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Park Threatens Gating of Community : Neighborhoods: Pricey El Niguel Heights seeks to be enclosed and guarded. But a small play area within it is public--and a Laguna Niguel group sues to stop the plan.

August 29, 1995|LEN HALL | TIMES STAFF WRITER

LAGUNA NIGUEL — El Niguel Heights wants only what 12 other exclusive housing developments already have in this pricey Orange County community--guards and automated gates.

The problem is, Seminole Park sits within the tract. And the little grassy patch with a swing set for children belongs to the public.

A group of Laguna Niguel residents have filed a suit in Orange County Superior Court against the El Niguel Heights Homeowners Assn., contending that gates and guards would block access to the park and, in effect, be a confiscation of public property.

"Nobody is against gating private property. It's when public property is gated that we have a problem," said Paul Christiansen, a former city councilman and co-founder of a group trying to halt what members see as a national trend toward gating public parks and trails.

"For a security guard to monitor who uses a public park we feel is against the American way," said Christiansen of the Park Access Restoration Committee.

However, the majority of El Niguel Heights residents who overwhelmingly voted in spring 1994 for the gates call the park issue a red herring.

At the city's insistence, they have agreed to offer public access to the two-acre park from dawn to dusk and to pay an extra $50 monthly fee per homeowner to maintain the park and the streets within El Niguel Heights.

"Anybody who wants to use the park can use it," said Gary Moorhead, an attorney and a member of the association's board of directors. "Unless somebody wants to go to the park at 3 a.m., which we don't want to encourage, they will have access."

The problem surfaced more than a year ago when the association applied for permission to install gates at its two entrances.

Eighteen-year-old El Niguel Heights, where the 250 homes range from $350,000 to $550,000 in value, sits on a hilltop about two miles from the Pacific Ocean. Residents enjoy sweeping views of the twin Saddleback peaks and tony El Niguel Country Club.

Gates would not only bring El Niguel Heights extra security but much greater property values, Moorhead said, pointing out that nearly every neighboring development is gated.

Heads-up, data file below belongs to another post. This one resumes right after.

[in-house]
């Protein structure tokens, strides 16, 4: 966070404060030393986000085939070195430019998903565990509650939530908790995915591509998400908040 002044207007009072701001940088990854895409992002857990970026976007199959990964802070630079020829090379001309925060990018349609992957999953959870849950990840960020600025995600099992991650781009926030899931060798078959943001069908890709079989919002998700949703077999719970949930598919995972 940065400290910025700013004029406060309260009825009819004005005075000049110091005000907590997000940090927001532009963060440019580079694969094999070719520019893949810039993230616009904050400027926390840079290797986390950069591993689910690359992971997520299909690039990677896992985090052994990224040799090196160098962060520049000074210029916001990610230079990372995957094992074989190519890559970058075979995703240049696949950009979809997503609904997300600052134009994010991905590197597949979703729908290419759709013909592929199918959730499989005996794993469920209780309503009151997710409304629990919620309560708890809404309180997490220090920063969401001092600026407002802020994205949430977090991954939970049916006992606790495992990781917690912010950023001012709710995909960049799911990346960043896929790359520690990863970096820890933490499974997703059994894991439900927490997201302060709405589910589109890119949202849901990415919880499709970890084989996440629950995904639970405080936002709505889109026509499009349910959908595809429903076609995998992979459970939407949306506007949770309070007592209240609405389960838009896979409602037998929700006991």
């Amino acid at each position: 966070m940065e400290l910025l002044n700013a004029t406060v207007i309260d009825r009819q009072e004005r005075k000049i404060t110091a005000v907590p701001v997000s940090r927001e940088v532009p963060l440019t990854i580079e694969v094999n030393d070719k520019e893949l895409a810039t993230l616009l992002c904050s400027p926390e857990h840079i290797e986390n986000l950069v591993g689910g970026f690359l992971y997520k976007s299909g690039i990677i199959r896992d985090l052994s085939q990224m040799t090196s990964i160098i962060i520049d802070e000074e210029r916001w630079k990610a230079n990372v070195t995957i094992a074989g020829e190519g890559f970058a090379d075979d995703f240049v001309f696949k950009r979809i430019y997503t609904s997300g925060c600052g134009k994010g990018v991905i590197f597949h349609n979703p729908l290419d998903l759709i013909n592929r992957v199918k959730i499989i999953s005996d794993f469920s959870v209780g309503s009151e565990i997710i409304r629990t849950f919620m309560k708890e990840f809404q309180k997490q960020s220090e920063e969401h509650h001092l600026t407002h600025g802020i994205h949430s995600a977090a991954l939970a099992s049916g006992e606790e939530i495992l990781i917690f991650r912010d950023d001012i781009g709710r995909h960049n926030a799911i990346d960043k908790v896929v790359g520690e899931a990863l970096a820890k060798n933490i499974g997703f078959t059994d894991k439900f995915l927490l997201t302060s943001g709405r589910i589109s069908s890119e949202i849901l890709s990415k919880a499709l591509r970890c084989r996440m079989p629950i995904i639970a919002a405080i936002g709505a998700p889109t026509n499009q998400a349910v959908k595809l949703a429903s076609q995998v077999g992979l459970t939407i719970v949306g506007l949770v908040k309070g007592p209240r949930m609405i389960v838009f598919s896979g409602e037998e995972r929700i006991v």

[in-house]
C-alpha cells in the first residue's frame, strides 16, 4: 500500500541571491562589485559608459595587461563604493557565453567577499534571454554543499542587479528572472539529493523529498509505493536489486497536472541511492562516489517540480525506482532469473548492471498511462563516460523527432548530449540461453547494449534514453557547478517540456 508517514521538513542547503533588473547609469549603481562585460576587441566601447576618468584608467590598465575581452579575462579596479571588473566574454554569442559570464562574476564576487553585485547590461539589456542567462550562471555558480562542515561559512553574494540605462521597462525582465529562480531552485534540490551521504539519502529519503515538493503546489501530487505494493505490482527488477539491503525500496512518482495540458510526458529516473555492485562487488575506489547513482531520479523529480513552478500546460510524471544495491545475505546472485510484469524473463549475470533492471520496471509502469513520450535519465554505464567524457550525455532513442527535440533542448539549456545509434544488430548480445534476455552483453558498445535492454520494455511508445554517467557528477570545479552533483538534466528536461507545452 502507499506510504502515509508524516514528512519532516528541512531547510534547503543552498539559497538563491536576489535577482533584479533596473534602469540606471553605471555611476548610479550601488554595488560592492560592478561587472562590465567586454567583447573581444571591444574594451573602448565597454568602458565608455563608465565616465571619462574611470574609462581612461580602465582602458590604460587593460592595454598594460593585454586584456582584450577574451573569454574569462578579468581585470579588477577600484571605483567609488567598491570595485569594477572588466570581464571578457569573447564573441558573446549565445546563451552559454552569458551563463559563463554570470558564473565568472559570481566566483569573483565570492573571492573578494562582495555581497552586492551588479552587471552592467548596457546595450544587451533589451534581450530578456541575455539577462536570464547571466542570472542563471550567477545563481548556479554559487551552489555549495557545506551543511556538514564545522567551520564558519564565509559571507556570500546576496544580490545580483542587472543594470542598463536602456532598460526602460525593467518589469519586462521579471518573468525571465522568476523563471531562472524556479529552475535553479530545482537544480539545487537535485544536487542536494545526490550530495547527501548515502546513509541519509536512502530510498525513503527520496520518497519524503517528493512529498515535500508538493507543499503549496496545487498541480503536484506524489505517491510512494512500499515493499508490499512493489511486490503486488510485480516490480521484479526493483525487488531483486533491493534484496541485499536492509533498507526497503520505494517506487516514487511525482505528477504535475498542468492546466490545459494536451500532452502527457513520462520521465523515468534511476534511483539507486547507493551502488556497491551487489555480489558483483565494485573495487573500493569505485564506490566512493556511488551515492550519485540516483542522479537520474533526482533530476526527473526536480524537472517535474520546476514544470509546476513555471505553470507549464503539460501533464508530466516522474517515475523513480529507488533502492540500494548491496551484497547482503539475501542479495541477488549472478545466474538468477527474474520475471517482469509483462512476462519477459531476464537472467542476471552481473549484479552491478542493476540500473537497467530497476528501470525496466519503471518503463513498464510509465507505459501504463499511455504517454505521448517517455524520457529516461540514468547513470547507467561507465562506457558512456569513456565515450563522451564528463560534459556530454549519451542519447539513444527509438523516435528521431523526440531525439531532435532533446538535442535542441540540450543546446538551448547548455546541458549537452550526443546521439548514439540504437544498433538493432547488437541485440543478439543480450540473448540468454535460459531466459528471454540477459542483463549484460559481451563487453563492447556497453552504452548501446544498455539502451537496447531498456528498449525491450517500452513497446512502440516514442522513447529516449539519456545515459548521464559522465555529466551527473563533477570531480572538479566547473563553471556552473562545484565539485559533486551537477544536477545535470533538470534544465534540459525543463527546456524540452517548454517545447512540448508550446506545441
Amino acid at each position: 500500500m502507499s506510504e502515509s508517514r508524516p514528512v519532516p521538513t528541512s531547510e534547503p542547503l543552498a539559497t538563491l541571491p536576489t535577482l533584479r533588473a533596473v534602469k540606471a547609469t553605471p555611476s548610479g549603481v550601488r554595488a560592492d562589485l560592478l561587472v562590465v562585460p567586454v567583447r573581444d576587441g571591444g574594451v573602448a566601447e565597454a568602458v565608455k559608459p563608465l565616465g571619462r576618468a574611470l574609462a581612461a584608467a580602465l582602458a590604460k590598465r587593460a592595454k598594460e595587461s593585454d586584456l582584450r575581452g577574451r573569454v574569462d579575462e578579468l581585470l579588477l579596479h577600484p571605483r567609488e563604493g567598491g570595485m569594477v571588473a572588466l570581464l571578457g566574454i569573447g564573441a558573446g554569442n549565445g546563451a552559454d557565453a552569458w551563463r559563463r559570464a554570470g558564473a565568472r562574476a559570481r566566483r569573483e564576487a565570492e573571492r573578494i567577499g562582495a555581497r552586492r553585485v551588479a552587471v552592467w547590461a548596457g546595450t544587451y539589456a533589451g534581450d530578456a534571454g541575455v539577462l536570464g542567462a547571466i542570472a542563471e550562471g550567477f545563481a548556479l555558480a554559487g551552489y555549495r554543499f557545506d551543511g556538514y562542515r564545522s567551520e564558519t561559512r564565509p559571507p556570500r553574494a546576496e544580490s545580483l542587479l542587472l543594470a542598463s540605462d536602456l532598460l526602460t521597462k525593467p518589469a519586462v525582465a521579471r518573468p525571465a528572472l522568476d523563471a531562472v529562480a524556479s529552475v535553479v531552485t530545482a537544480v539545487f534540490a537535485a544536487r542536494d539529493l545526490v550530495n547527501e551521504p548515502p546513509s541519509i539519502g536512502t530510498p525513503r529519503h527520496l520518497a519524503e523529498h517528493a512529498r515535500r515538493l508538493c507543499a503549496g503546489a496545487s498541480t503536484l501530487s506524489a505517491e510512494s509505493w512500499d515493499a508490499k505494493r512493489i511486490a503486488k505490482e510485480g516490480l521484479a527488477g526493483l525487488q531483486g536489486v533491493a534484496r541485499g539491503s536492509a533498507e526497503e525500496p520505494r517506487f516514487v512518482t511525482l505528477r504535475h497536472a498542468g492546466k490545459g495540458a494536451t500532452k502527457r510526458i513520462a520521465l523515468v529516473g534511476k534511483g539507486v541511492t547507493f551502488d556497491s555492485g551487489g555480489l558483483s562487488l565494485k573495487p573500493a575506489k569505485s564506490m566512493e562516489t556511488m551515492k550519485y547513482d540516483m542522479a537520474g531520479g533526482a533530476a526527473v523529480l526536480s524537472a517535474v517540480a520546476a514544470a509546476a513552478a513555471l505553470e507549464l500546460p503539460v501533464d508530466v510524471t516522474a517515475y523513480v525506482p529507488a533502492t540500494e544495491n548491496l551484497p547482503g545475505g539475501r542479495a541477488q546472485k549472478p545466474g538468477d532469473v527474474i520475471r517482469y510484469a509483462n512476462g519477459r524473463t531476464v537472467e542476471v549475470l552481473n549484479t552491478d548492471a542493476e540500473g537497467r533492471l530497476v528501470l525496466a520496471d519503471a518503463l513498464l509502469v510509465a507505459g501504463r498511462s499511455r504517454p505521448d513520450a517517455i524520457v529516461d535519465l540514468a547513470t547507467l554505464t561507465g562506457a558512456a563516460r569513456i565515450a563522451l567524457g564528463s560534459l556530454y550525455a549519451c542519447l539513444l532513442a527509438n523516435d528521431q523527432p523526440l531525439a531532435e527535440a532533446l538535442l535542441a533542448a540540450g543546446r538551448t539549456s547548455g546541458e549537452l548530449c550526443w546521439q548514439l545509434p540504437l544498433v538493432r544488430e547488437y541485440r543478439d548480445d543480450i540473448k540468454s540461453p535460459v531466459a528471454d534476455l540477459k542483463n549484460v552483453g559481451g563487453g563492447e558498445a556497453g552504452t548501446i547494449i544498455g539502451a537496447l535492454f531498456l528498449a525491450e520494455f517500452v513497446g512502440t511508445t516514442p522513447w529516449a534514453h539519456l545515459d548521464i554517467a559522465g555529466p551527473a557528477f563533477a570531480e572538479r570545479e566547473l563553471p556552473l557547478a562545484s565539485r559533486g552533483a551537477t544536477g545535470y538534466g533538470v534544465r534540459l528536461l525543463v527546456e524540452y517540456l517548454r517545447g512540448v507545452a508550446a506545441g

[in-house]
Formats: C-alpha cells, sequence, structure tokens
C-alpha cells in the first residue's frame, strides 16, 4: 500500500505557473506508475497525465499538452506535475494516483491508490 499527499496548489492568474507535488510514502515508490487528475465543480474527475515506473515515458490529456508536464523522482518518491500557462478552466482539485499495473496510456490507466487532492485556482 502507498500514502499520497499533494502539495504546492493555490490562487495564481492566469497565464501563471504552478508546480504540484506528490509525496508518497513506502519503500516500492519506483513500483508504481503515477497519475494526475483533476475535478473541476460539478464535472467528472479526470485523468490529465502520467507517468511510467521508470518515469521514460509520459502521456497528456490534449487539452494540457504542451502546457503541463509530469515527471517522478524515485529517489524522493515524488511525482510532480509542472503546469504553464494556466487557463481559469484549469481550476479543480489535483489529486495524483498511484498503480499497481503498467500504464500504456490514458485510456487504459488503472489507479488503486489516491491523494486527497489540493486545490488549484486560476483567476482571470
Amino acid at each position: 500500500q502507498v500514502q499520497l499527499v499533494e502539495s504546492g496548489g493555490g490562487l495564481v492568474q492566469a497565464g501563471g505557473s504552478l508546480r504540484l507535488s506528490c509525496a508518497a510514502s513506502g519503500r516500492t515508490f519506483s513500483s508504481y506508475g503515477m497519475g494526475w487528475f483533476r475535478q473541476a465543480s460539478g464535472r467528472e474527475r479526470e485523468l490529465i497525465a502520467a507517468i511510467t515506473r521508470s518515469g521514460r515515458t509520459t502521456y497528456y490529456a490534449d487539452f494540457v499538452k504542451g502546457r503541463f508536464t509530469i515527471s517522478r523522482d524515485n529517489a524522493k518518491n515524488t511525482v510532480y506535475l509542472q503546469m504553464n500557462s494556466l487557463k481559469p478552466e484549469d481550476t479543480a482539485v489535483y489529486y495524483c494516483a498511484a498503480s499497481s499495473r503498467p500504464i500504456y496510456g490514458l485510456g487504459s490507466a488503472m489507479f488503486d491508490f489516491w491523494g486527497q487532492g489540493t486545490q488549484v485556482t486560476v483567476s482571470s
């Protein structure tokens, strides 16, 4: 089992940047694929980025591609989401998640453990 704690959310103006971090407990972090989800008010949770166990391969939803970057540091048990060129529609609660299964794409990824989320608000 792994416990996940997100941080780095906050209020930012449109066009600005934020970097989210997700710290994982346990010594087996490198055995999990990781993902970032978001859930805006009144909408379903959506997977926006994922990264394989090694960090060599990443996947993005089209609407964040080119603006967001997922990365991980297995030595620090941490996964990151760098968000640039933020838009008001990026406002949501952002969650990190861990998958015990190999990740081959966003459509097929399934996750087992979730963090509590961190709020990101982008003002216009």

"We are competing with neighborhoods directly adjacent to our community which are gate-guarded and whose property values are substantially higher than ours," said Moorhead, who has lived in the neighborhood for 13 years. "That's in a large part due to the gates."

The desire to live behind gates is becoming increasingly common throughout the nation, where about 4 million people live in gate-guarded communities.

But adding gates to an established community, such as El Niguel Heights, is provoking costly lawsuits pitting one neighbor against another.

In one celebrated case in the historic Hollywood Hills enclave of Whitley Heights, a neighborhood east of the Hollywood Bowl, residents were forced to dismantle the gates and pay legal fees--a combined cost of more than $300,000--after neighbors charged that the gates prevented people from using public streets.

The city of Laguna Niguel has tried to sidestep that issue by requiring El Niguel Heights to take over the ownership of the streets within the neighborhood's boundaries, said Laguna Niguel City Manager Tim Casey.

The city has drafted guidelines for all communities seeking gates that includes not only privatizing the streets but ensuring public access to any parks or public areas inside their boundaries, Casey said.

Among the reasons the city saw fit to approve the gates was that Seminole Park was designed as a neighborhood park, little more than a grassy knoll with a swing set, Casey said. There are no public facilities, no outdoor lights, no drinking fountains or bathrooms.

"Seminole Park was dedicated many moons ago to meet the park code requirements for the El Niguel Heights subdivision," Casey said.

"The homeowners association must provide public access, unrestricted, during normal daylight hours. . . . We tried to balance the two issues: the desire to add gates and public access," he added.

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